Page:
Social Security is an important benefits program. Both those currently receiving a pension and current employees need to know how it works.
Specifically, there will be some very important changes in 2023 that you should be aware of and prepare for. Here they are.
1. The pension benefits will be higher
Social Security beneficiaries will get a lot more money on their checks starting in 2023. That’s because of a major cost-of-living (COLA) adjustment.
COLAs take place in most years. Its purpose is that seniors do not lose their purchasing power. Of course, since the price of goods and services rises over time, benefits have to go up or retirees would see their checks buy much less. The formula used to calculate COLAs is based on changes in a consumer price index, which showed a large increase in inflation when it was last measured. As a result, pensioners will receive an 8.7% surcharge next year.
This is the largest annual increase in benefits in 40 years. While that may seem like good news, seniors should remember that this increase is only to help them deal with rising prices. So you may not be able to buy more even though your checks get bigger because the things you buy will also be more expensive.
2. Seniors can work more without losing part of their benefits
If you’re claiming Social Security benefits before your designated full retirement age (FRA), be careful if you want to work while collecting those checks. If you earn too much, you will temporarily miss out on part of your benefit.
The good news is that the threshold at which benefits are taken will increase in 2023:
- If you do not reach your full retirement age throughout the year, you can earn up to $21,240 or $1,770 per month before benefits are impacted. Above this amount, you lose $1 in benefits for every $2 in extra pay. This is an increase from the $19,560 limit in 2022.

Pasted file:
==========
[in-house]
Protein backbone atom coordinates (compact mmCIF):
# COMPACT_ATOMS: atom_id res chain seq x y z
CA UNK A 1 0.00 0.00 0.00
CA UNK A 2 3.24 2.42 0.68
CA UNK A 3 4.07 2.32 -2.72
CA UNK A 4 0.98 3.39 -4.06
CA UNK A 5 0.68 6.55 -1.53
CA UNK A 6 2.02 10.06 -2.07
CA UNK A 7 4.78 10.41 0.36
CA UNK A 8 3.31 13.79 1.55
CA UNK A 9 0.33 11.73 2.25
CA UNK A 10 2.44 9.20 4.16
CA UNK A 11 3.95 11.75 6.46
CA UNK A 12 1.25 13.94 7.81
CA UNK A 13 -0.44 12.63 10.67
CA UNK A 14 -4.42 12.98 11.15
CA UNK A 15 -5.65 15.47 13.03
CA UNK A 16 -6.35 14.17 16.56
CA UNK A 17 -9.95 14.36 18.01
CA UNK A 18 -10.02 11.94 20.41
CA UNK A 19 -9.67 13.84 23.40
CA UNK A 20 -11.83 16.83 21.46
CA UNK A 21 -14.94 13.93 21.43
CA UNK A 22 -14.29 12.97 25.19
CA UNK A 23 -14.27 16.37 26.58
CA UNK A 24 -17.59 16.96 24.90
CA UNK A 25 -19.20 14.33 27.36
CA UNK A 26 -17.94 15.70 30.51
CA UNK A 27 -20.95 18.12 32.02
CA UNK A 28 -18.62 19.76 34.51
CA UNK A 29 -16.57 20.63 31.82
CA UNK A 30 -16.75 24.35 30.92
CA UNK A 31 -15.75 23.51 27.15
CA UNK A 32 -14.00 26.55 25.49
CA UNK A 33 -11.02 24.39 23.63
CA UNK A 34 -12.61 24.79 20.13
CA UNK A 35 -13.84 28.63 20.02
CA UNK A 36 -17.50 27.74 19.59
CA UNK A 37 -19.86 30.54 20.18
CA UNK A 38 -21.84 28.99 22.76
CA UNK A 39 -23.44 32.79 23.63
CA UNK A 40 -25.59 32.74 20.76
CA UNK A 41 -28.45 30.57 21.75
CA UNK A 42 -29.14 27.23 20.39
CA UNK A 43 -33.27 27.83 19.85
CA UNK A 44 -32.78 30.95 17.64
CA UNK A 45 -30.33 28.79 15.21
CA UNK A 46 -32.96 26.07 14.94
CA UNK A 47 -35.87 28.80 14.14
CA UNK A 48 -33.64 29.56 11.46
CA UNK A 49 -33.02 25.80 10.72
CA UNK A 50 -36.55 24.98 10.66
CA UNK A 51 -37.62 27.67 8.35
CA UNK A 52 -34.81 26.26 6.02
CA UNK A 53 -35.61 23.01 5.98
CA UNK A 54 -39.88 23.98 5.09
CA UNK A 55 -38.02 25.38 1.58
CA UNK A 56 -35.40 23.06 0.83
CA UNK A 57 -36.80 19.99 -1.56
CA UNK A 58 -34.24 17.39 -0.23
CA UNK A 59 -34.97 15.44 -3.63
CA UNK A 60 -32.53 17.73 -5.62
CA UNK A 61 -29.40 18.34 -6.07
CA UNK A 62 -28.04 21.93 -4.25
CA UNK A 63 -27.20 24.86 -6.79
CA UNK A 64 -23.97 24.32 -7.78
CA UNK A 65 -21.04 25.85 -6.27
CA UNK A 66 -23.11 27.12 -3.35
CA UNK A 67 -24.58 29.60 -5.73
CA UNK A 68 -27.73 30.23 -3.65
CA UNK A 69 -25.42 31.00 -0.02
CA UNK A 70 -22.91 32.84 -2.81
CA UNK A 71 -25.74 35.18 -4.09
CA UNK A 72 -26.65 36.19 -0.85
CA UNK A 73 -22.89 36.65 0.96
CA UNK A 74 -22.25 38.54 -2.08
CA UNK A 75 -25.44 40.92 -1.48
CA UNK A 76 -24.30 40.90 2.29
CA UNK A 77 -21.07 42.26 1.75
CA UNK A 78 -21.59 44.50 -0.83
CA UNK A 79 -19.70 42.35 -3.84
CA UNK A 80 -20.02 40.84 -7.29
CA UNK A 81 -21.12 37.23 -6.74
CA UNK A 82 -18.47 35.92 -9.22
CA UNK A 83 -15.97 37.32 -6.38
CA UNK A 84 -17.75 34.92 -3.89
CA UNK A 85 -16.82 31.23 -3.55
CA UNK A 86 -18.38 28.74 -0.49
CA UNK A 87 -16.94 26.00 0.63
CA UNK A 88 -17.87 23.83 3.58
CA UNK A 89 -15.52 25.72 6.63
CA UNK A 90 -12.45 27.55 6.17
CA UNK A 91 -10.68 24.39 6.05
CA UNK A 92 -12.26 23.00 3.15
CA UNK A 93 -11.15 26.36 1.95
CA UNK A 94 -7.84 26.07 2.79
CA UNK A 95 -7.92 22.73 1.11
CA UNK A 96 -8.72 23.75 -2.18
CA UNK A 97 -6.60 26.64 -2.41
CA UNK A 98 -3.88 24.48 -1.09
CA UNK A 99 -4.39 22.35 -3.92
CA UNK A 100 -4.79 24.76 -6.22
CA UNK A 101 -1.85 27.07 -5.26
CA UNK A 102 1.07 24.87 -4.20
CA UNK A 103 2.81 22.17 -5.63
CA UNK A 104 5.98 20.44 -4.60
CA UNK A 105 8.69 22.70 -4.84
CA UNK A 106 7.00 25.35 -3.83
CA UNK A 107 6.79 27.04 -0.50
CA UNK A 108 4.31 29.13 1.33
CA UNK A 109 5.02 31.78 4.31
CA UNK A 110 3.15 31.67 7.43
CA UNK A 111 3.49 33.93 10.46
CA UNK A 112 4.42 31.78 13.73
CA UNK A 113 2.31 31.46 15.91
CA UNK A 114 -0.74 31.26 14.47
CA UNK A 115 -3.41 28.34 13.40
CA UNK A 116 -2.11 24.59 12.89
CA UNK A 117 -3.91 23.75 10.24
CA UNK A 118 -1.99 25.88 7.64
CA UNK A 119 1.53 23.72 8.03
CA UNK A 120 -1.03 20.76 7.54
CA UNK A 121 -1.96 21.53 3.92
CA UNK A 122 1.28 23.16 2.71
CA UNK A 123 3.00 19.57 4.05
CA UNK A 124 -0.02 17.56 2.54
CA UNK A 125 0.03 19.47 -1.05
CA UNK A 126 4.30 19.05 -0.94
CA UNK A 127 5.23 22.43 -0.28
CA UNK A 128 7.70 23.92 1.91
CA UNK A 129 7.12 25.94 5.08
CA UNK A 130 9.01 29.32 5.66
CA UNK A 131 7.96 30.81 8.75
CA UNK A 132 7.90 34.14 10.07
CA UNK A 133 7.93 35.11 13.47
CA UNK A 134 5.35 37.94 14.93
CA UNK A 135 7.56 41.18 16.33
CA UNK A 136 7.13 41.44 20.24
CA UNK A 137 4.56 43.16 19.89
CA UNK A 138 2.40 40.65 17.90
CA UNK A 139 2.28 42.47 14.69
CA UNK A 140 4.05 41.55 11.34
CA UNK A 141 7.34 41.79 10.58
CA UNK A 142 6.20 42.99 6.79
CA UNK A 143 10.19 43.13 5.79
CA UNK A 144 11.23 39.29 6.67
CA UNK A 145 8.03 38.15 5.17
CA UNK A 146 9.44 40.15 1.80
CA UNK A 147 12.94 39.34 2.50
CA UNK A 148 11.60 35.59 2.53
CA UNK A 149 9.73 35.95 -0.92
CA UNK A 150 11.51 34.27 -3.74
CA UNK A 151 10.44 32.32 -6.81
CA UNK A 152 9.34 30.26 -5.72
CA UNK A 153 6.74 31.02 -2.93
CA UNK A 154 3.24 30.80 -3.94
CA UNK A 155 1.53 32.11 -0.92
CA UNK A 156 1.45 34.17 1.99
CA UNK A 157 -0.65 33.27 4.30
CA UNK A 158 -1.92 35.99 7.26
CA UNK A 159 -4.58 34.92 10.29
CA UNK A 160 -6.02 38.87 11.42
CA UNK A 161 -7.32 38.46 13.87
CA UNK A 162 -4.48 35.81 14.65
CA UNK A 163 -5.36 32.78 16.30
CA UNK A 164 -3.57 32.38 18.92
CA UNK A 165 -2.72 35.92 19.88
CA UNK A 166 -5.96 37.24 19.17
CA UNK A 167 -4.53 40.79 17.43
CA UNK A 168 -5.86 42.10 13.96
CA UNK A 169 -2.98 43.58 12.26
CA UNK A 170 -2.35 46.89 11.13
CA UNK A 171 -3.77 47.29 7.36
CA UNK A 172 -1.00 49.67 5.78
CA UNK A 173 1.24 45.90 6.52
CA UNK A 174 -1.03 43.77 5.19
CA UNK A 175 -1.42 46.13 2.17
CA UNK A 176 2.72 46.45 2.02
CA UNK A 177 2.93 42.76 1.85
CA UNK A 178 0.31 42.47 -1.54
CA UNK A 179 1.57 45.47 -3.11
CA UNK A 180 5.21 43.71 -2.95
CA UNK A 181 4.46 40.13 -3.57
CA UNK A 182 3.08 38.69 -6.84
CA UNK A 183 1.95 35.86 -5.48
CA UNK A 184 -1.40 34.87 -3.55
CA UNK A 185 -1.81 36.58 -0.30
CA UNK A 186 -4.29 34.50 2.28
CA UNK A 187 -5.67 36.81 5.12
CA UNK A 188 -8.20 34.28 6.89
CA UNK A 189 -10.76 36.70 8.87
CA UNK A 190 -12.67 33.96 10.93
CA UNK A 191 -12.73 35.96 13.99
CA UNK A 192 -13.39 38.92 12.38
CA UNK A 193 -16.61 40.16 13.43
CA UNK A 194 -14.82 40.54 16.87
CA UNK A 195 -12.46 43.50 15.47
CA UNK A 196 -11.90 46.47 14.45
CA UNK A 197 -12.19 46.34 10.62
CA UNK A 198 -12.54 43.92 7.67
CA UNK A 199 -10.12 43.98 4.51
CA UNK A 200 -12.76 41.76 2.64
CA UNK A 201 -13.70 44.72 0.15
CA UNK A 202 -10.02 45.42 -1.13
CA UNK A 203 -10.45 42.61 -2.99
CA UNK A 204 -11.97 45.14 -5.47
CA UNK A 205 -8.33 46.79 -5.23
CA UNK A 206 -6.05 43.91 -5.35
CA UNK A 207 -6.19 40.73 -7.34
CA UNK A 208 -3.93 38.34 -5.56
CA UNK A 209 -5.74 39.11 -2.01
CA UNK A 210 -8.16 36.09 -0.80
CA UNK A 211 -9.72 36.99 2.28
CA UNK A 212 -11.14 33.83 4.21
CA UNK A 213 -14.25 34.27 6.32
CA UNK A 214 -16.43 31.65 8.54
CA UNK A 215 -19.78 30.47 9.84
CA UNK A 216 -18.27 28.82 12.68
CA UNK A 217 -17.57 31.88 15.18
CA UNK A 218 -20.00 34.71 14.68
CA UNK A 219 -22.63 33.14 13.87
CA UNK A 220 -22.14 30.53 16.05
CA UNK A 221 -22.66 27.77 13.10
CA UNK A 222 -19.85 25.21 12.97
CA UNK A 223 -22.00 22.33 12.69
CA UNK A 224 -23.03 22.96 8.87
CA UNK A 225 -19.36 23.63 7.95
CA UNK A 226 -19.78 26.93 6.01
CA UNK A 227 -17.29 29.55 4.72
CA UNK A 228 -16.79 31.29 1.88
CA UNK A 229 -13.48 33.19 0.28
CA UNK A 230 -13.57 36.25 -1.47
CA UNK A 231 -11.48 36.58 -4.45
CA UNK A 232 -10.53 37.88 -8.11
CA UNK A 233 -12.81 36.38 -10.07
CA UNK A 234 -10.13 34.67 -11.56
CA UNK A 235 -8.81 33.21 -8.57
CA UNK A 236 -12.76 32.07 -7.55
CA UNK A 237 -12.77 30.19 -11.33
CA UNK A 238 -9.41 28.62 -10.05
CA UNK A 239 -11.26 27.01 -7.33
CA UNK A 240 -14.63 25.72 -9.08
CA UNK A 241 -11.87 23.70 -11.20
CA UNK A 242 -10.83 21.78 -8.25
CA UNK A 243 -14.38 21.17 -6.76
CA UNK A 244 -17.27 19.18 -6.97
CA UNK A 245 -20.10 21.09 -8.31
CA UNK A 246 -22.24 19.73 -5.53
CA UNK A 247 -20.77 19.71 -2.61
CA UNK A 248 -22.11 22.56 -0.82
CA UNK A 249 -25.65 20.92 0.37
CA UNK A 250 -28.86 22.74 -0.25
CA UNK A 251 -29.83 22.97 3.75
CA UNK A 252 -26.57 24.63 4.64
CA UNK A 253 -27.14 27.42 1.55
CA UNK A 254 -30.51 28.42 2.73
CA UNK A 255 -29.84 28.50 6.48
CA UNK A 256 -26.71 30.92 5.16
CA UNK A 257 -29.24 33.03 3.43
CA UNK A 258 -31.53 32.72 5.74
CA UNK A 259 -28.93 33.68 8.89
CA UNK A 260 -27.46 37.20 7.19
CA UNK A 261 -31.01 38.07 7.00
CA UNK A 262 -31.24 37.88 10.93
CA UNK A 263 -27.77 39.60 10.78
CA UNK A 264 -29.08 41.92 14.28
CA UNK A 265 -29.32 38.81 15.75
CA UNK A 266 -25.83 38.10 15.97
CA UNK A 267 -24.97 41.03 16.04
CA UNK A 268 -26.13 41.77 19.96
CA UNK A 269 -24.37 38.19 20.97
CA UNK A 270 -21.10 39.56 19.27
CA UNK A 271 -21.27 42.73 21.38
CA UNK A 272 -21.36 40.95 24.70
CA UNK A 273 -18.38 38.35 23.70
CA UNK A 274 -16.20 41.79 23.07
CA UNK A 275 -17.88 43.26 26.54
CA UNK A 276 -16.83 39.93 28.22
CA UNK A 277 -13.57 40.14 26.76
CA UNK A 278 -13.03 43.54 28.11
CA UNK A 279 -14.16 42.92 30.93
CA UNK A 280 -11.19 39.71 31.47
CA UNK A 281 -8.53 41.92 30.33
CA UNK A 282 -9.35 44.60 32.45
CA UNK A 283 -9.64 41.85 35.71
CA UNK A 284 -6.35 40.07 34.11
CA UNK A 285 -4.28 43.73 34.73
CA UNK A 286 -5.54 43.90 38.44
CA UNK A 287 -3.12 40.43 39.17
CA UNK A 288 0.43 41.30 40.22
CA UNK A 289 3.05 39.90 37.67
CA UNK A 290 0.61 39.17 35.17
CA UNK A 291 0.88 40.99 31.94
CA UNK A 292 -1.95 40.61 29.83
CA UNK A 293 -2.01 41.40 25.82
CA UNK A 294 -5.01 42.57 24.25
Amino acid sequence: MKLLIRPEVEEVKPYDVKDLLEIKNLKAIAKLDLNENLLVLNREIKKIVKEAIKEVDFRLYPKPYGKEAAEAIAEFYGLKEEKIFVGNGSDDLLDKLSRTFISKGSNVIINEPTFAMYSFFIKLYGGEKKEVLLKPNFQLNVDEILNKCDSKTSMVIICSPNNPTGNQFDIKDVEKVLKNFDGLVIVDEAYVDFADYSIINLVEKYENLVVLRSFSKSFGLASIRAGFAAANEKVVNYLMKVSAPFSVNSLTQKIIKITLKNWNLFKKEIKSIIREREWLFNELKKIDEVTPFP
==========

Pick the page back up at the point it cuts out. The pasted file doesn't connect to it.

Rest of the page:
- If you will reach FRA sometime during the yearyou can earn up to $56,520, or $4,710 per month before benefits are impacted, and lose $1 in earnings for every $3 over that amount in 2023. This is up from $51,960 in 2022.
The fact that you can earn a little extra income without worrying about forfeiting benefits can be a relief to many seniors who hope to rely on both a paycheck and Social Security for support. However, this does not affect those who have already reached full retirement age, as you can work as much as you like if that is your situation.
3. You have to earn more to get work credit
To qualify for Social Security in the first place, you need 40 work credits (unless you claim on a spouse’s work history). You can earn a total of four Work Points per year, but you must earn a certain amount to do so.
By 2022, you could earn one work credit for every $1,510 you earned (up to a maximum of four per year). But in 2023, you won’t earn a work credit until you earn $1,640. This is a significant increase and could mean that more lower-income or part-time workers will not be able to maximize their credit this year.
4. Current high earners may be hit by higher tax bills
Finally, today’s higher-income workers could also be affected by a major change.
Social Security taxes are levied only on income up to a certain threshold, called the wage base limit. In 2022, this limit was $147,000. However, in 2023 it will go up to $160,200. This means workers will face Social Security taxes on as much as $13,200 in additional income that was untaxed in 2022.
All of these changes will have a major impact on current and future retirees, and you should be sure to take them into account if they affect your wallet.